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Vocal concert. --We have been frequently asked if that portion of our citizens who never attend the Theatre are not to have an opportunity this season of hearing the deservedly popular vocalist, Miss Caroline Richings, in some of her favorite songs, but have not been able to answer definitely. When Miss R. was here a year or two since, she gave a concert at Mechanics' Institute Hall, and the house was filled with a fashionable and appreciative audience. If Manager Kunkel can prevail upon her to give a similar entertainment at the same place, before she leaves the city, we have no doubt that she will draw an immense crowd to hear her.
this excellent play. They have had their prejudices wrought upon, and their sympathies excited by such productions as "Uncle Tom's Cabin," the "Octoroon." et id omne genus, in all of which only the dark side of the picture of master and slave have been shown, and then not truthfully, but with much exaggeration. The "Cabin and Parlor" does nothing more than hold the mirror up to nature. In addition to the merit of the piece as a pen picture, it abounds in amusing and touching incidents, and a rare fund of humor. The Ethiopian melodies with which it is interspersed were highly pleasing, and some of them of that pathetic cast which so often characterizes the music of the sable race. The play, last night, was well performed. Messrs. Kunkel and Moxley, so long absent from the stage, sustaining their parts most admirably, as, indeed, did all the company. We trust the managers will repeat it, and give the patrons of the drama another opportunity of spending a most delightful evening.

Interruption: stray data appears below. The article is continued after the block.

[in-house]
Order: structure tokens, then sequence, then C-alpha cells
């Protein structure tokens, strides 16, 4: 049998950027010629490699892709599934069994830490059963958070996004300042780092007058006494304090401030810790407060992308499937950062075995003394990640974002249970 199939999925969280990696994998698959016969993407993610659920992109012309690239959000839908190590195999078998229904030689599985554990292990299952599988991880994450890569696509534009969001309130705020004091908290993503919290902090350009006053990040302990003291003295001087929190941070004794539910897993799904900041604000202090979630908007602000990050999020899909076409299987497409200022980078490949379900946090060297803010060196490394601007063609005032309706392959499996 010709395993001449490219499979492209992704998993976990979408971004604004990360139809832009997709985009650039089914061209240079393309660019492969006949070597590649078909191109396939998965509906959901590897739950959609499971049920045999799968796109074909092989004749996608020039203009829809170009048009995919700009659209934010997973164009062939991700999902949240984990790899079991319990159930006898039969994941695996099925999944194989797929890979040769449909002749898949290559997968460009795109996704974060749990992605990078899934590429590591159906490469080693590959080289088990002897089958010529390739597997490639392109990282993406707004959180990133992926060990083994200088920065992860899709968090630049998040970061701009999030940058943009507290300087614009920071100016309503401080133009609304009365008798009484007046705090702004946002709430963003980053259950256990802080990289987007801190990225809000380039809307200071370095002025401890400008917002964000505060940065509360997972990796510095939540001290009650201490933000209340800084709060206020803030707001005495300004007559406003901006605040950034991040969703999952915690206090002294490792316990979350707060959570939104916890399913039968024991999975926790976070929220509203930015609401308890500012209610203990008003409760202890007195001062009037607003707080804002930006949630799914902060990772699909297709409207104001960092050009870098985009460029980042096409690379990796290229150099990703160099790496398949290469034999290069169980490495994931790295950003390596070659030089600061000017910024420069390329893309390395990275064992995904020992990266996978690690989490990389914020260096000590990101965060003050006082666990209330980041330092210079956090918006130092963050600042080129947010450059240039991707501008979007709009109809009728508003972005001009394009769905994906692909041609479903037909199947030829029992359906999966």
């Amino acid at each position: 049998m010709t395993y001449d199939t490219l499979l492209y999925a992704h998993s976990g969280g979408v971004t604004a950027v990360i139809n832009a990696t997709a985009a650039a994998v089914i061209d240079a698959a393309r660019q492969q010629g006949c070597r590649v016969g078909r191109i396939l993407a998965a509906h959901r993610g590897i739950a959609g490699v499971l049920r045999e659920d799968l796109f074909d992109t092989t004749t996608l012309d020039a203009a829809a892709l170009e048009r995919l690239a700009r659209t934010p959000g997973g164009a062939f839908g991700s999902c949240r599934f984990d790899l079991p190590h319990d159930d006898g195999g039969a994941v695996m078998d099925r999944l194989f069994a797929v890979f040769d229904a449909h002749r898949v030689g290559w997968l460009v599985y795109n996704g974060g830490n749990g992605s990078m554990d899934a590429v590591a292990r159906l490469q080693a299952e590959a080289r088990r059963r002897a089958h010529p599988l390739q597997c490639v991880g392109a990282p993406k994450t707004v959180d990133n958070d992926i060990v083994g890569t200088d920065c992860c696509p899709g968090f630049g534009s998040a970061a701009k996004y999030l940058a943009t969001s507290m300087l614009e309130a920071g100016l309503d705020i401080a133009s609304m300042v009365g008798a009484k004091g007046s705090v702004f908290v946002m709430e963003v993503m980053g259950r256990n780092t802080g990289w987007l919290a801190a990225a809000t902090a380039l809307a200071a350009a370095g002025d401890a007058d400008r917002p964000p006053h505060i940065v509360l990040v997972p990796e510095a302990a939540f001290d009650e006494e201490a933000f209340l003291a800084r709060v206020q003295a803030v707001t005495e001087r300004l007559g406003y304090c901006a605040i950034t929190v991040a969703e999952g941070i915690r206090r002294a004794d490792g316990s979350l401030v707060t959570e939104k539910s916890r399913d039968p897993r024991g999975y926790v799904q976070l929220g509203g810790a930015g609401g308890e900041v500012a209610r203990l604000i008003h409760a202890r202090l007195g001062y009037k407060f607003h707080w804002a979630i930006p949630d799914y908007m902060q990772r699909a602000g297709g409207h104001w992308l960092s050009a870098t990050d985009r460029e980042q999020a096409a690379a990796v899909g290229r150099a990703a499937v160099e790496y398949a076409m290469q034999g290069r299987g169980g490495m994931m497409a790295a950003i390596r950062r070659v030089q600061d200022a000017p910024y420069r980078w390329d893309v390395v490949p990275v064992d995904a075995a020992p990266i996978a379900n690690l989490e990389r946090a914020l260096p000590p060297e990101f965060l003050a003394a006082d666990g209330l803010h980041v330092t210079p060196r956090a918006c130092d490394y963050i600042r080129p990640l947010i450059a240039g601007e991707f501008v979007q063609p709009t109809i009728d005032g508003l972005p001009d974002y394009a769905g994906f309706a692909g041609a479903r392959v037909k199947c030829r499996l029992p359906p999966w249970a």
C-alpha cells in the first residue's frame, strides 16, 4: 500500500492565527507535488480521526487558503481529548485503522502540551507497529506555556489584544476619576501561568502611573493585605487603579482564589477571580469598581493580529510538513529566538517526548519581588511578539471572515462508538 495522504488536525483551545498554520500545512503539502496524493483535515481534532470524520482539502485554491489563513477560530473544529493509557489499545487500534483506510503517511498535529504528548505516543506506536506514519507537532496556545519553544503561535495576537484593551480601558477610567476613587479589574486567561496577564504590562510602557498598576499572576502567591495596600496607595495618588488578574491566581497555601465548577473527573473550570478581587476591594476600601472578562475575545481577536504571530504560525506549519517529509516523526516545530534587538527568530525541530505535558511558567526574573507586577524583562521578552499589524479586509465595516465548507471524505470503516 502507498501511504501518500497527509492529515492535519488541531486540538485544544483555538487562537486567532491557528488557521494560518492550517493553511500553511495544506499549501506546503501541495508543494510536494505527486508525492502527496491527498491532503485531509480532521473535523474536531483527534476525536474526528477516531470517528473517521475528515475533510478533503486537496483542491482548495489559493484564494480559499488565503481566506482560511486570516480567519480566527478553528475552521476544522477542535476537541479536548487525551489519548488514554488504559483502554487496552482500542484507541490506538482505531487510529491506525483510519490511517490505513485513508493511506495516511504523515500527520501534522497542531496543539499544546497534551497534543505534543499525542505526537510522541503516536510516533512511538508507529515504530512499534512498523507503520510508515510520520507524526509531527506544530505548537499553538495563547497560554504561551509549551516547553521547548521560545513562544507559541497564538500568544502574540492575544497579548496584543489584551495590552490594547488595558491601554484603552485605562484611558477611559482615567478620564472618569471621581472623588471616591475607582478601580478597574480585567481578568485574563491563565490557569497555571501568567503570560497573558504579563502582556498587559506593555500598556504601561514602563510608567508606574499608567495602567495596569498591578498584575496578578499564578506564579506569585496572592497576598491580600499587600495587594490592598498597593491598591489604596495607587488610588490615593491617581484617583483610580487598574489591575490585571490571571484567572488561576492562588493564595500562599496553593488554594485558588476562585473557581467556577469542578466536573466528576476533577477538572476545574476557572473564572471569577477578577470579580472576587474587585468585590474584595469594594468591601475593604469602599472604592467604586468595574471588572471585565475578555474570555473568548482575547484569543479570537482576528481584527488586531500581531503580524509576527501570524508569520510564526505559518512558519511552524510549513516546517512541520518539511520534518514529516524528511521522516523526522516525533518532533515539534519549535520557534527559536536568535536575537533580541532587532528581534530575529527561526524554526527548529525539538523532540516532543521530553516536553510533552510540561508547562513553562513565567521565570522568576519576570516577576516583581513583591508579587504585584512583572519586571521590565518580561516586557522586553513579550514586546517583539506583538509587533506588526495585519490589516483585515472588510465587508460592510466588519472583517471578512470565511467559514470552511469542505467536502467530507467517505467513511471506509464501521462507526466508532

lity of the President, and treason of the former members of the Cabinet. He said the Constitution and laws must be enforced, and those who oppose them must conquer, submit, or be destroyed. (Applause.) This was the sentiment of Maryland. Mr. Kunkel desired to deny this, but the Republican side of the House were too well pleased to permit him, and Mr. Davis declined yielding the floor. Mr. Davis continued. Whether elected by the people of Maryland, or not, I will state what I know to be their will. (Deafening applause.) He would fight disunion from St. Mary's to the Alleghanies. Mr. Kunkel said, I will meet you here. The Republicans cried, "Order, order !" Mr. Spinner said, it ill became the other side of the House to object, when they had heard treason preached. Mr. Davis repeated the assertion, that Maryland did not recognize the right of secession; and in conclusion, adverted to the report of the Committee of Thirty-Three. Mr. Sedgwick spoke agai